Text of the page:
1 hour ago
Tuesday, June 18, 2013
How to (mostly) have patience when your child acts up
I instantly: 1) Knew how this mom felt; 2) Realized she must have mistaken my blog for one Mother Teresa used to write, or something like that. I most definitely do not have eternal patience, I told her, and have felt similarly distraught when Max has screechfests or refuses to do stuff I know he can do.
If we're at home, my go-to solution is to put Max in a place where he can lose it safely, like his bedroom, and let him cry or shout it out for a few minutes. Bonus: This gives me time to regroup. If I run out of patience I often let Dave take over, especially if we're in a public situation; he is less emotional about dealing with meltdowns. If we're at a restaurant, for instance, he'll grab Max and head outside.
We've also learned that timing is everything. Max is most in danger of losing it when he's hungry, so we'll leave the house only when he's well fed—and give him a snack before we hit restaurants, so he's not starving. Headphones have helped with transitions. When Max screeches, I've been known to put them on myself. This has the effect of cracking Max up; distraction can work wonders, though it's not always possible.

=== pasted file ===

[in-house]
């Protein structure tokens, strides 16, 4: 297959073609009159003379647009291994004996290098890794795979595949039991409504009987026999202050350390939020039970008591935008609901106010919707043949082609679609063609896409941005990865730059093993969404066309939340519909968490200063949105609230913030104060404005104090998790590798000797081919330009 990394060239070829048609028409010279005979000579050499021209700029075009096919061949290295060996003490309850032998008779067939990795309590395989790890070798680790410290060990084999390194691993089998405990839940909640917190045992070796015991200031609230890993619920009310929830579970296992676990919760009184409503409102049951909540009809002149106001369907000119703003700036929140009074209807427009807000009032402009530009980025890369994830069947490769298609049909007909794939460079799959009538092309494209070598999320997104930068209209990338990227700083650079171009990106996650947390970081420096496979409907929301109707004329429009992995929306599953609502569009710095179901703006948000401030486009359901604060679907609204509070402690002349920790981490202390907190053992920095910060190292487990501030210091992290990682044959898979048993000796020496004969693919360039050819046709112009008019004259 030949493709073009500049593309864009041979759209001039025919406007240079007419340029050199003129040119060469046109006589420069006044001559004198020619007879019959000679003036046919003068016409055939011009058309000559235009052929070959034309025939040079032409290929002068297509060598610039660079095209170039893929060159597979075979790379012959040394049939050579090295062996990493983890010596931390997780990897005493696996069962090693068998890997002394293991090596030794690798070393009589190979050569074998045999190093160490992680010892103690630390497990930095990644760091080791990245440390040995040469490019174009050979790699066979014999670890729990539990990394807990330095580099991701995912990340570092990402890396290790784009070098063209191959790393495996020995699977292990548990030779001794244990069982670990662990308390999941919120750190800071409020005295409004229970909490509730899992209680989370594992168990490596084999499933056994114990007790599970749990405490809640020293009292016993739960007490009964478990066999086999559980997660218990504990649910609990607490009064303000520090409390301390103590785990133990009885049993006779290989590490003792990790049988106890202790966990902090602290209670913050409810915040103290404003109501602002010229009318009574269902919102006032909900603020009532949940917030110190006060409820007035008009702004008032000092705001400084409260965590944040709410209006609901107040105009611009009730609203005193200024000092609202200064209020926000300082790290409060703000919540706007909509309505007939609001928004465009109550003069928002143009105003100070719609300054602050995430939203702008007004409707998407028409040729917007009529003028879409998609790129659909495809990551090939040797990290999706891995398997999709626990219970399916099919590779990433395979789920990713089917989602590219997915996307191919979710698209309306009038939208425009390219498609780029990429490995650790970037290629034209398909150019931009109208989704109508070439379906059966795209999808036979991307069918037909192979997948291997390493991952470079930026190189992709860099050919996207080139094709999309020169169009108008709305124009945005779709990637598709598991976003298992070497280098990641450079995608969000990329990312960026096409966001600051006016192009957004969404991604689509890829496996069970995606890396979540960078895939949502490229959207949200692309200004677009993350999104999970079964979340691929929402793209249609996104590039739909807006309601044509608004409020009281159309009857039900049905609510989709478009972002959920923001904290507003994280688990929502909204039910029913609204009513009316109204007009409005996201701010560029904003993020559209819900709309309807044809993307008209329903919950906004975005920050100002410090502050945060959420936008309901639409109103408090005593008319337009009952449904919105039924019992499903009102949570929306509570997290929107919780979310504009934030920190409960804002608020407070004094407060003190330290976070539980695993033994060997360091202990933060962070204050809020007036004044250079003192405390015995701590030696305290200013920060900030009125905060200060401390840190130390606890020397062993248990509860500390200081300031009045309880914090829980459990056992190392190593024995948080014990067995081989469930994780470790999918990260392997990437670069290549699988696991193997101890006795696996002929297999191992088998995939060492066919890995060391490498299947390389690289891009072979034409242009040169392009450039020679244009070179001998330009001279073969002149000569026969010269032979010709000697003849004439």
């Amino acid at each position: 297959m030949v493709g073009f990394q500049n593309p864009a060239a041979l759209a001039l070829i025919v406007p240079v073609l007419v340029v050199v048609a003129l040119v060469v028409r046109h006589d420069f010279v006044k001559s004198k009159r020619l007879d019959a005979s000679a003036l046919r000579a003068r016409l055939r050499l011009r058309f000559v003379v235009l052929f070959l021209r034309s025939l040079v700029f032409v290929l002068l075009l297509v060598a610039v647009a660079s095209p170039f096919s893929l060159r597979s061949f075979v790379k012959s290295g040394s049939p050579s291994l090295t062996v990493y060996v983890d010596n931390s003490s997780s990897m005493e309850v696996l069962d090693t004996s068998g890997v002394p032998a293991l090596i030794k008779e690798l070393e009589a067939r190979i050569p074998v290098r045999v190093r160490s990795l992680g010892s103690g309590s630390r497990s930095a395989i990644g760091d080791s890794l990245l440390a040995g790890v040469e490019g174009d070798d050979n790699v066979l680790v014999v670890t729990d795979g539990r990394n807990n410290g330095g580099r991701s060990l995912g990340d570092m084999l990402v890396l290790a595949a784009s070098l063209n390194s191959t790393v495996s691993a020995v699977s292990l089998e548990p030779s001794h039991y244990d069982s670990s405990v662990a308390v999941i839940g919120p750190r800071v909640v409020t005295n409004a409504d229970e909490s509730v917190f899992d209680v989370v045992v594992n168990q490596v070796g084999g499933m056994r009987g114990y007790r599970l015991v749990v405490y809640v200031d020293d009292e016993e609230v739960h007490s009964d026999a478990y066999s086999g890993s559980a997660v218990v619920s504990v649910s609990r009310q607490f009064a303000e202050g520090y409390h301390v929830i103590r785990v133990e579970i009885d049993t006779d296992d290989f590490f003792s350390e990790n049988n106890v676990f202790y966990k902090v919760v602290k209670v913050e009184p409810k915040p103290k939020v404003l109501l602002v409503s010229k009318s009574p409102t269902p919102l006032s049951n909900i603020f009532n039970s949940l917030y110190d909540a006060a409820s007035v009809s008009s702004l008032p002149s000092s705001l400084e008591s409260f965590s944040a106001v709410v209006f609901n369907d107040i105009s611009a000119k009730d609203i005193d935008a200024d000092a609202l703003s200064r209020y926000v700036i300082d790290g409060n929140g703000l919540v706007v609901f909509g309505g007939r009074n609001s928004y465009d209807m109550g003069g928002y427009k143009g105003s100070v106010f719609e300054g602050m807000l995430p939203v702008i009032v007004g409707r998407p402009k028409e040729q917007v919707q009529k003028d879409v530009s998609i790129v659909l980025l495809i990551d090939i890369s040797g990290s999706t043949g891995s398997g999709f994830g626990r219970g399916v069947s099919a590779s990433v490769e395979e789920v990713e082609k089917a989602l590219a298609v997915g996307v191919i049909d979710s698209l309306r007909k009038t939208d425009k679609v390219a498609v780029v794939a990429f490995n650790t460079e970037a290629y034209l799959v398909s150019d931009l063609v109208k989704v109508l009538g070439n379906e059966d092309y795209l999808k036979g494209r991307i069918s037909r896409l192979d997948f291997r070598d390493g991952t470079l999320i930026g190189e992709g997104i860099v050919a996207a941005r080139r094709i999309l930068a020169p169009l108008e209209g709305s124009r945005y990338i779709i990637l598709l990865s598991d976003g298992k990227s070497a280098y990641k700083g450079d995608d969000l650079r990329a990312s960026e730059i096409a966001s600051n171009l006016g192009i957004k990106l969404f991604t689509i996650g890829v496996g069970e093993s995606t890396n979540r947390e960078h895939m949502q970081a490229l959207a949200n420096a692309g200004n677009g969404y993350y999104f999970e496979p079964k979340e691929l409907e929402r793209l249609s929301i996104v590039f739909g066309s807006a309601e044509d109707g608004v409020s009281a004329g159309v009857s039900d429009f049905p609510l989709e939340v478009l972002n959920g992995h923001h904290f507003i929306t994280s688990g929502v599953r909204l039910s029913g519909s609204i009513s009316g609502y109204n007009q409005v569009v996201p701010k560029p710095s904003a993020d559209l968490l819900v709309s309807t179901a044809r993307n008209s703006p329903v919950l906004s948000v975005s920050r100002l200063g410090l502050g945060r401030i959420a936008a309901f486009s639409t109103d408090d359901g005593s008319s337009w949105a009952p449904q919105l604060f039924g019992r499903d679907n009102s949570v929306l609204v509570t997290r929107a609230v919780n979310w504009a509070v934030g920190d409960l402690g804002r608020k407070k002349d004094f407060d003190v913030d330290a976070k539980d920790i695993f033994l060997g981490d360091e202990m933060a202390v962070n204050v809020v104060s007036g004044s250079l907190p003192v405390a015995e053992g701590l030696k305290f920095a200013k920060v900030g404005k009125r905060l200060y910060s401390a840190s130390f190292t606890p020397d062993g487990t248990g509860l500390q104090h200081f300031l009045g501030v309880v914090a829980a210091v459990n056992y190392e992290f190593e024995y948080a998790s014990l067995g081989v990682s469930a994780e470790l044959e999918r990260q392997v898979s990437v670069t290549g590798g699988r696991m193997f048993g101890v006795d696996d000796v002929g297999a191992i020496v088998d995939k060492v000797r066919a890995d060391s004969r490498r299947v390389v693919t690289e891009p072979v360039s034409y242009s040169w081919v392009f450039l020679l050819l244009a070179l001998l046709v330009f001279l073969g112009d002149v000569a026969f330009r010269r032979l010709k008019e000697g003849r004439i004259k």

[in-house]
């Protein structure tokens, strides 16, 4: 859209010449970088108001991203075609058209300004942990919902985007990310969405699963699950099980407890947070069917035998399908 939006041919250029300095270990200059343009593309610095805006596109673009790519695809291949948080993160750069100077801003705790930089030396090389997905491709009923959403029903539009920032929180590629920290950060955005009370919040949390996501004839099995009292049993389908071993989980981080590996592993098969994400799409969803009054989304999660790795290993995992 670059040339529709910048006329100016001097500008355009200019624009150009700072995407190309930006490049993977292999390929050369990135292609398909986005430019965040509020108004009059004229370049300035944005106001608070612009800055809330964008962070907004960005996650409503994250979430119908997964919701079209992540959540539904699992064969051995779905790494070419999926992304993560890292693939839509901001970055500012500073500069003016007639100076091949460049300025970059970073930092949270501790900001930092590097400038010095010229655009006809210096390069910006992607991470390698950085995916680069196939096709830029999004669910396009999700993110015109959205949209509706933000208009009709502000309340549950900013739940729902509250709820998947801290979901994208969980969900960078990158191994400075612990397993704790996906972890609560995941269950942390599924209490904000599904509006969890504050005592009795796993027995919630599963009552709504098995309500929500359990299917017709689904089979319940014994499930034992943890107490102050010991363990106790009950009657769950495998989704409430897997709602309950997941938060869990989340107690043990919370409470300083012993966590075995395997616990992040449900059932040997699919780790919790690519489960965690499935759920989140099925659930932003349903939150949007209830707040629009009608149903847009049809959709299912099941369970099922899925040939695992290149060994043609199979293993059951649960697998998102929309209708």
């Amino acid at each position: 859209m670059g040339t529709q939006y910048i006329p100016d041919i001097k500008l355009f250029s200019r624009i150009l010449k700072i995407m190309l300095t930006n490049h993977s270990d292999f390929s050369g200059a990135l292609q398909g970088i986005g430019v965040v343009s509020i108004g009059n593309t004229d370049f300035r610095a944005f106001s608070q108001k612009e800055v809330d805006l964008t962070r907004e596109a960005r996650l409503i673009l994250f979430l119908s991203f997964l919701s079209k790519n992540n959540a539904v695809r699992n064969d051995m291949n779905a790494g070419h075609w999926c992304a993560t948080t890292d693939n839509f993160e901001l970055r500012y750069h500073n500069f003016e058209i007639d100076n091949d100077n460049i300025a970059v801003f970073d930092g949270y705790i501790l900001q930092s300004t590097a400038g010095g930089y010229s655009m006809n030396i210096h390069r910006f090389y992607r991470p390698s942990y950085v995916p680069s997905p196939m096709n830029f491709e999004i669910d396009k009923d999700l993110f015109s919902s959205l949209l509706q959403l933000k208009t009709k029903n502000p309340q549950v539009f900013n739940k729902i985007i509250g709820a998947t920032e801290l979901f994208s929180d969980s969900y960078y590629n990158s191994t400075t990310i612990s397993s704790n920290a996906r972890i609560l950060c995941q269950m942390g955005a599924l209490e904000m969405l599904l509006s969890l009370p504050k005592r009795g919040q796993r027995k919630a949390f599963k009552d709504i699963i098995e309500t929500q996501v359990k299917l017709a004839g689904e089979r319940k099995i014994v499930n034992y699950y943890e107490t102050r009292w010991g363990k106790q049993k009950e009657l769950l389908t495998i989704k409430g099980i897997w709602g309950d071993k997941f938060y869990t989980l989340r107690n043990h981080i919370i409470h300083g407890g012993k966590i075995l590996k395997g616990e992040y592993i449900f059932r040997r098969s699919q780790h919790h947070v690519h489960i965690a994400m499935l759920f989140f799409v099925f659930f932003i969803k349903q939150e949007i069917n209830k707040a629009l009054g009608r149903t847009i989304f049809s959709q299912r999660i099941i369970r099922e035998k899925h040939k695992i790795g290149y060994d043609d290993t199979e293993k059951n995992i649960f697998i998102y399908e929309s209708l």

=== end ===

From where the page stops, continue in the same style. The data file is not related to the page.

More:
Taking care of me helps, too. I try to grab time to relax every week, whether it's girls' night out or having an iced latte in a coffee shop and reading for a half hour. When I recharge, when I have treats to look forward to, I'm better equipped to handle whatever the kids throw my way. A time efficiency expert I once heard at a seminar recommended that on Sundays, you plan something fun for next weekend instead of leaving it to, say, Friday; it helps power you through the week.
Yes, sometimes I wish life were easier. But that comes with the gig of parenting a child with special needs, and it's nothing to feel guilty about. You'd be hard-pressed to find a parent who hasn't wished her child would behave differently—special needs or not.
What tactics help you deal when your child has a meltdown or acts out?